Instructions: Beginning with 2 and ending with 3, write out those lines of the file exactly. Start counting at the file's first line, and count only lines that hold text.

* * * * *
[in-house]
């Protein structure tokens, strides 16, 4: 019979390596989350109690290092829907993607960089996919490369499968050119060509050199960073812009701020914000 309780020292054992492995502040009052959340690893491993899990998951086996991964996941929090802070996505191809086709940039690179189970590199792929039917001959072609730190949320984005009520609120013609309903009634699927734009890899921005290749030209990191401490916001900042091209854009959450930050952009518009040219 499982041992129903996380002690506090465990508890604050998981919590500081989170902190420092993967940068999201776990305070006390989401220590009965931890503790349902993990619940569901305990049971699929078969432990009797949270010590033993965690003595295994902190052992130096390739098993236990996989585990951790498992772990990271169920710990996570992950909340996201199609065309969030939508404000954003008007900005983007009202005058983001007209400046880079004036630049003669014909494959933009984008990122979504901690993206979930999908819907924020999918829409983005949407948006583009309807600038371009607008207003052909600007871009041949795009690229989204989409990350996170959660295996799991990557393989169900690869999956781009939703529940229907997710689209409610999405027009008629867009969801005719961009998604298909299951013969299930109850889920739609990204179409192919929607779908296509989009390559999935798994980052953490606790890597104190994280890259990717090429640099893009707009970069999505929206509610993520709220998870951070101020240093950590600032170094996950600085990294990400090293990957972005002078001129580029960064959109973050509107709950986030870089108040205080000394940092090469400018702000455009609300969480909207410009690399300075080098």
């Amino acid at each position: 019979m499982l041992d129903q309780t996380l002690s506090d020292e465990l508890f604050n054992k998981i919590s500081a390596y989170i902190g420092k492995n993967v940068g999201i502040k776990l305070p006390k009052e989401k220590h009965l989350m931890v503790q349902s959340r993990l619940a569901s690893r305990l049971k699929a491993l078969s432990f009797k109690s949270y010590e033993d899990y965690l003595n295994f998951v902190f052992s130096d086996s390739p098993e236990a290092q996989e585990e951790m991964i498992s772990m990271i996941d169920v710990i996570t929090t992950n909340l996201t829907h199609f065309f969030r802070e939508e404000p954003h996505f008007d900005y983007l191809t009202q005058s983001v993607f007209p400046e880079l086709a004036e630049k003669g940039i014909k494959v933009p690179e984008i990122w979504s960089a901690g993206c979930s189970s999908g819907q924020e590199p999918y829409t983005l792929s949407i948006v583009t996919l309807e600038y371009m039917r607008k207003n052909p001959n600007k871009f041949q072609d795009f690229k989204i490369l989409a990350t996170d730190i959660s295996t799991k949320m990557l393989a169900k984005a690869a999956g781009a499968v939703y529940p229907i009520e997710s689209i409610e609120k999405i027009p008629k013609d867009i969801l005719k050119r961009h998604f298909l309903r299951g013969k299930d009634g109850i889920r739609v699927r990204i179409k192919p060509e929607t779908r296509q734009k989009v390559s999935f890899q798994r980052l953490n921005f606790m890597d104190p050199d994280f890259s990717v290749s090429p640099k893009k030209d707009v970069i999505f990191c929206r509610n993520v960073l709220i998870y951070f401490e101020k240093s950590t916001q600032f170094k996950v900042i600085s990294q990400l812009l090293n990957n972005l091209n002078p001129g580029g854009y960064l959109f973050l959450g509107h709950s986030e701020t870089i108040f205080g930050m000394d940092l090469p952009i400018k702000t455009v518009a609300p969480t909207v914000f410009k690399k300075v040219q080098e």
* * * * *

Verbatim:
């Protein structure tokens, strides 16, 4: 019979390596989350109690290092829907993607960089996919490369499968050119060509050199960073812009701020914000 309780020292054992492995502040009052959340690893491993899990998951086996991964996941929090802070996505191809086709940039690179189970590199792929039917001959072609730190949320984005009520609120013609309903009634699927734009890899921005290749030209990191401490916001900042091209854009959450930050952009518009040219 499982041992129903996380002690506090465990508890604050998981919590500081989170902190420092993967940068999201776990305070006390989401220590009965931890503790349902993990619940569901305990049971699929078969432990009797949270010590033993965690003595295994902190052992130096390739098993236990996989585990951790498992772990990271169920710990996570992950909340996201199609065309969030939508404000954003008007900005983007009202005058983001007209400046880079004036630049003669014909494959933009984008990122979504901690993206979930999908819907924020999918829409983005949407948006583009309807600038371009607008207003052909600007871009041949795009690229989204989409990350996170959660295996799991990557393989169900690869999956781009939703529940229907997710689209409610999405027009008629867009969801005719961009998604298909299951013969299930109850889920739609990204179409192919929607779908296509989009390559999935798994980052953490606790890597104190994280890259990717090429640099893009707009970069999505929206509610993520709220998870951070101020240093950590600032170094996950600085990294990400090293990957972005002078001129580029960064959109973050509107709950986030870089108040205080000394940092090469400018702000455009609300969480909207410009690399300075080098």
């Amino acid at each position: 019979m499982l041992d129903q309780t996380l002690s506090d020292e465990l508890f604050n054992k998981i919590s500081a390596y989170i902190g420092k492995n993967v940068g999201i502040k776990l305070p006390k009052e989401k220590h009965l989350m931890v503790q349902s959340r993990l619940a569901s690893r305990l049971k699929a491993l078969s432990f009797k109690s949270y010590e033993d899990y965690l003595n295994f998951v902190f052992s130096d086996s390739p098993e236990a290092q996989e585990e951790m991964i498992s772990m990271i996941d169920v710990i996570t929090t992950n909340l996201t829907h199609f065309f969030r802070e939508e404000p954003h996505f008007d900005y983007l191809t009202q005058s983001v993607f007209p400046e880079l086709a004036e630049k003669g940039i014909k494959v933009p690179e984008i990122w979504s960089a901690g993206c979930s189970s999908g819907q924020e590199p999918y829409t983005l792929s949407i948006v583009t996919l309807e600038y371009m039917r607008k207003n052909p001959n600007k871009f041949q072609d795009f690229k989204i490369l989409a990350t996170d730190i959660s295996t799991k949320m990557l393989a169900k984005a690869a999956g781009a499968v939703y529940p229907i009520e997710s689209i409610e609120k999405i027009p008629k013609d867009i969801l005719k050119r961009h998604f298909l309903r299951g013969k299930d009634g109850i889920r739609v699927r990204i179409k192919p060509e929607t779908r296509q734009k989009v390559s999935f890899q798994r980052l953490n921005f606790m890597d104190p050199d994280f890259s990717v290749s090429p640099k893009k030209d707009v970069i999505f990191c929206r509610n993520v960073l709220i998870y951070f401490e101020k240093s950590t916001q600032f170094k996950v900042i600085s990294q990400l812009l090293n990957n972005l091209n002078p001129g580029g854009y960064l959109f973050l959450g509107h709950s986030e701020t870089i108040f205080g930050m000394d940092l090469p952009i400018k702000t455009v518009a609300p969480t909207v914000f410009k690399k300075v040219q080098e």